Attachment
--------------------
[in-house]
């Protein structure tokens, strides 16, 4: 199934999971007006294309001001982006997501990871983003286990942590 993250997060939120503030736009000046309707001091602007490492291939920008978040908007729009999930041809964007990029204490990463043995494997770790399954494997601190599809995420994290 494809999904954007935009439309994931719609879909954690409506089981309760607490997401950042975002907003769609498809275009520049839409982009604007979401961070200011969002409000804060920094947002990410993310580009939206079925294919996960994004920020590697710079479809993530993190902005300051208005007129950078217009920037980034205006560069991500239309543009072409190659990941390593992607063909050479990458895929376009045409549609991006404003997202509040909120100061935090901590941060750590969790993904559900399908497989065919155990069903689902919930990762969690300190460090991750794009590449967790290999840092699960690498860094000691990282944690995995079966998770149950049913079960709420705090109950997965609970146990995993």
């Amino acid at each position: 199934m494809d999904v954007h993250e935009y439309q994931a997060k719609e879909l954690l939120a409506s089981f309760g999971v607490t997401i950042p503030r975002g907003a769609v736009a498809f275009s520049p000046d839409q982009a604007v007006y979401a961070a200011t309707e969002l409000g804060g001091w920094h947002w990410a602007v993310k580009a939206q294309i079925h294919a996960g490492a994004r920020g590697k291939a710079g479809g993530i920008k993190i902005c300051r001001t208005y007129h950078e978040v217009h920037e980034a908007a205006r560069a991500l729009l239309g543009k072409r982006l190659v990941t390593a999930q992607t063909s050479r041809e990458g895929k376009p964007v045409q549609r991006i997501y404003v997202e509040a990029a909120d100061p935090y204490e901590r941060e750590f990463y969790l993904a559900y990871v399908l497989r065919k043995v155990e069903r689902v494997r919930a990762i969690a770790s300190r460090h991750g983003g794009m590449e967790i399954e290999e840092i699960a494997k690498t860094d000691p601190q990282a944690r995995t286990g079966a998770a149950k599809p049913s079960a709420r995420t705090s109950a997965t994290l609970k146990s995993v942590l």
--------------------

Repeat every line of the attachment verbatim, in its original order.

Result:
[in-house]
């Protein structure tokens, strides 16, 4: 199934999971007006294309001001982006997501990871983003286990942590 993250997060939120503030736009000046309707001091602007490492291939920008978040908007729009999930041809964007990029204490990463043995494997770790399954494997601190599809995420994290 494809999904954007935009439309994931719609879909954690409506089981309760607490997401950042975002907003769609498809275009520049839409982009604007979401961070200011969002409000804060920094947002990410993310580009939206079925294919996960994004920020590697710079479809993530993190902005300051208005007129950078217009920037980034205006560069991500239309543009072409190659990941390593992607063909050479990458895929376009045409549609991006404003997202509040909120100061935090901590941060750590969790993904559900399908497989065919155990069903689902919930990762969690300190460090991750794009590449967790290999840092699960690498860094000691990282944690995995079966998770149950049913079960709420705090109950997965609970146990995993």
């Amino acid at each position: 199934m494809d999904v954007h993250e935009y439309q994931a997060k719609e879909l954690l939120a409506s089981f309760g999971v607490t997401i950042p503030r975002g907003a769609v736009a498809f275009s520049p000046d839409q982009a604007v007006y979401a961070a200011t309707e969002l409000g804060g001091w920094h947002w990410a602007v993310k580009a939206q294309i079925h294919a996960g490492a994004r920020g590697k291939a710079g479809g993530i920008k993190i902005c300051r001001t208005y007129h950078e978040v217009h920037e980034a908007a205006r560069a991500l729009l239309g543009k072409r982006l190659v990941t390593a999930q992607t063909s050479r041809e990458g895929k376009p964007v045409q549609r991006i997501y404003v997202e509040a990029a909120d100061p935090y204490e901590r941060e750590f990463y969790l993904a559900y990871v399908l497989r065919k043995v155990e069903r689902v494997r919930a990762i969690a770790s300190r460090h991750g983003g794009m590449e967790i399954e290999e840092i699960a494997k690498t860094d000691p601190q990282a944690r995995t286990g079966a998770a149950k599809p049913s079960a709420r995420t705090s109950a997965t994290l609970k146990s995993v942590l």